J. Frank Kernan, Reminisences of the Old Fire Laddies and Volunteer
Fire Departments of New York and Brooklyn,1885:
"Catherine Lane was at one time a favorite resort for old colored 'aunties,'
who with their cedar-stave pails filled with smoking-hot ears of golden corn,
and dressed in a clean gown and apron, would nightly sit on the corner curbstone
and in a rich, melodious voice sing out:
'Hot corn, hot corn,
Here's your lily-white corn;
All you that's got money
(Poor me that's got none)
Come buy my lily hot corn,
And let me go home.'
I can still see the large gold hoop-rings that hung from their ears, far
below the yellow, blue, and red striped bandanna, so nicely plaited and folded
over their shiny, well-combed hair. It was often a question in the mind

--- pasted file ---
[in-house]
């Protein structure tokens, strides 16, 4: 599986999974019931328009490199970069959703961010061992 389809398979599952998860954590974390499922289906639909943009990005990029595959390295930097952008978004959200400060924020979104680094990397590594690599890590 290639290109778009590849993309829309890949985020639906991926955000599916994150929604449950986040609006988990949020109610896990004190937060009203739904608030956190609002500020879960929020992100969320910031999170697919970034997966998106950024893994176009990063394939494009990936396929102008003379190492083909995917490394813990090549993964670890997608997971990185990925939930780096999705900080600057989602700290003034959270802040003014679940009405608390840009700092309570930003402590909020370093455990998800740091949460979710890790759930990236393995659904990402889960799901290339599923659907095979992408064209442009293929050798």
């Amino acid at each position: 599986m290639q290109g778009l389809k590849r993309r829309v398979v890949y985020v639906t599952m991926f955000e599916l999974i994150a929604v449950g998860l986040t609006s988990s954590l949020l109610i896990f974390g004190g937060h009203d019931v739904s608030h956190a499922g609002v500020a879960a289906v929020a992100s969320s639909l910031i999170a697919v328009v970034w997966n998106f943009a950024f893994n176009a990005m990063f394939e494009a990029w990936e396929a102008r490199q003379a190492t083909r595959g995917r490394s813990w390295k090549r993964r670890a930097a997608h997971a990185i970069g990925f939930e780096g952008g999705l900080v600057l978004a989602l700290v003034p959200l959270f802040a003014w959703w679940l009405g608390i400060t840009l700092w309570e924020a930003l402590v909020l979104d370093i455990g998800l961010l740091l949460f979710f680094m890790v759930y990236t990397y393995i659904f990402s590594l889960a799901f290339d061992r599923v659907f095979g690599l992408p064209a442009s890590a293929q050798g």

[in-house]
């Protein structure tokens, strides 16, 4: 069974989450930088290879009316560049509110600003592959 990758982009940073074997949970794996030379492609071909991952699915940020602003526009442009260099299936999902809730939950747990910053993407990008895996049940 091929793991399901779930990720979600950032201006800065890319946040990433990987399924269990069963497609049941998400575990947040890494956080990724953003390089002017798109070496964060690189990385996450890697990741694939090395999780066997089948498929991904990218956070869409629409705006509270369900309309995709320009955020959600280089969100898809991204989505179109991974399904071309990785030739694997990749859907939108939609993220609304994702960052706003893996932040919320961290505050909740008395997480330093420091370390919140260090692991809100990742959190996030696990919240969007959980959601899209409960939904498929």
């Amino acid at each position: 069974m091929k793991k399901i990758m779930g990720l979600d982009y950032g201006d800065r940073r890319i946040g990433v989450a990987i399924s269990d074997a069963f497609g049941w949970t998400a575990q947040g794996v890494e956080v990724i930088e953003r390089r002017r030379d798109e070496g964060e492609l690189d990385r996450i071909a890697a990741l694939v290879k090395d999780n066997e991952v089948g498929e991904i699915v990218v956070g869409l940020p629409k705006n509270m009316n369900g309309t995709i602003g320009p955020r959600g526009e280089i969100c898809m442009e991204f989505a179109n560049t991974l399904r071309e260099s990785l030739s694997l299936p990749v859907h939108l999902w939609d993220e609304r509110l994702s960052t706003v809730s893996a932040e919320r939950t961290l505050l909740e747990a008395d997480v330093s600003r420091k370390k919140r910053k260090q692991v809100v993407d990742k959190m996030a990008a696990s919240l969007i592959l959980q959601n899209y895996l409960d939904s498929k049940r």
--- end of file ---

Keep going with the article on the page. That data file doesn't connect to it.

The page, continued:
of the old fire laddie on his way home nights whether to luxuriate upon
a lily-white corn or a nice baked pear, which the tidy 'aunties' carried
around in a deep glazed earthenware dish, floating deliciously in a warm
bath of home-made syrup. Who eats hot corn now, from a street peddler? Not
I, nor you. Water Street sailors, or those who have not as yet eaten their
peck of dirt, may do it."
"Speaking of Catherine Lane recalls the days when the 'mint girls' traveled
through this locality in particular, and others in general, selling their
mint from willow baskets that hung on a white spotted calico sleeve that covered
a white dainty arm. Well do I remember the sweet voices that sang out 'Red-dish-shees,'
'Mint and Strawberries,' and the pretty mouths and lips associated with those
Who has not heard the story of the old fire laddie who, in mischief, called
after one of these pretty peddlers, giving certain information as to her stockings,
but gave her credit for her smartness in reply? Things have changed, and
the sweet voice, sweet face, and sweeter gossip have been driven off, to
make way for brown-skinned Dutch girls, with dark-spotted calico frocks and
gay aprons, who, to your questions, make billingsgate replies, and think no
broad remark an insult, as they sell their goods."